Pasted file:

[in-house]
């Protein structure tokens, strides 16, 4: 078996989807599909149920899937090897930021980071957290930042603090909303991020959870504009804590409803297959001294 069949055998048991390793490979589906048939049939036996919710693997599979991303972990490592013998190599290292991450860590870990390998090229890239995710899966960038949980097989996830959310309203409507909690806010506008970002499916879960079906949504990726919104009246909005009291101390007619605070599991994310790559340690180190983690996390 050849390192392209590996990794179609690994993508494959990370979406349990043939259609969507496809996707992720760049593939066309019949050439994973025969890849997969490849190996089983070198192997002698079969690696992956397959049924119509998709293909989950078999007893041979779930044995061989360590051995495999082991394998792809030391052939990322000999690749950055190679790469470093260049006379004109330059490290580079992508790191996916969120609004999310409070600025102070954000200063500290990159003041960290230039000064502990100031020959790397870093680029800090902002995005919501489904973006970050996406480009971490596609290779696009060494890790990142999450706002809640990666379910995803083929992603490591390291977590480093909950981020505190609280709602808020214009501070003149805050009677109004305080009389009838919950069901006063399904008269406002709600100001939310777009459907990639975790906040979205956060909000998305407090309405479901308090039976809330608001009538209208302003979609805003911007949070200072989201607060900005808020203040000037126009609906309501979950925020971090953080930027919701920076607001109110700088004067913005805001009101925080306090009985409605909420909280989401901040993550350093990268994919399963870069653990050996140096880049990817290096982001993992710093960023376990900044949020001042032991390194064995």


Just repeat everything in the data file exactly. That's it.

[in-house]
């Protein structure tokens, strides 16, 4: 078996989807599909149920899937090897930021980071957290930042603090909303991020959870504009804590409803297959001294 069949055998048991390793490979589906048939049939036996919710693997599979991303972990490592013998190599290292991450860590870990390998090229890239995710899966960038949980097989996830959310309203409507909690806010506008970002499916879960079906949504990726919104009246909005009291101390007619605070599991994310790559340690180190983690996390 050849390192392209590996990794179609690994993508494959990370979406349990043939259609969507496809996707992720760049593939066309019949050439994973025969890849997969490849190996089983070198192997002698079969690696992956397959049924119509998709293909989950078999007893041979779930044995061989360590051995495999082991394998792809030391052939990322000999690749950055190679790469470093260049006379004109330059490290580079992508790191996916969120609004999310409070600025102070954000200063500290990159003041960290230039000064502990100031020959790397870093680029800090902002995005919501489904973006970050996406480009971490596609290779696009060494890790990142999450706002809640990666379910995803083929992603490591390291977590480093909950981020505190609280709602808020214009501070003149805050009677109004305080009389009838919950069901006063399904008269406002709600100001939310777009459907990639975790906040979205956060909000998305407090309405479901308090039976809330608001009538209208302003979609805003911007949070200072989201607060900005808020203040000037126009609906309501979950925020971090953080930027919701920076607001109110700088004067913005805001009101925080306090009985409605909420909280989401901040993550350093990268994919399963870069653990050996140096880049990817290096982001993992710093960023376990900044949020001042032991390194064995």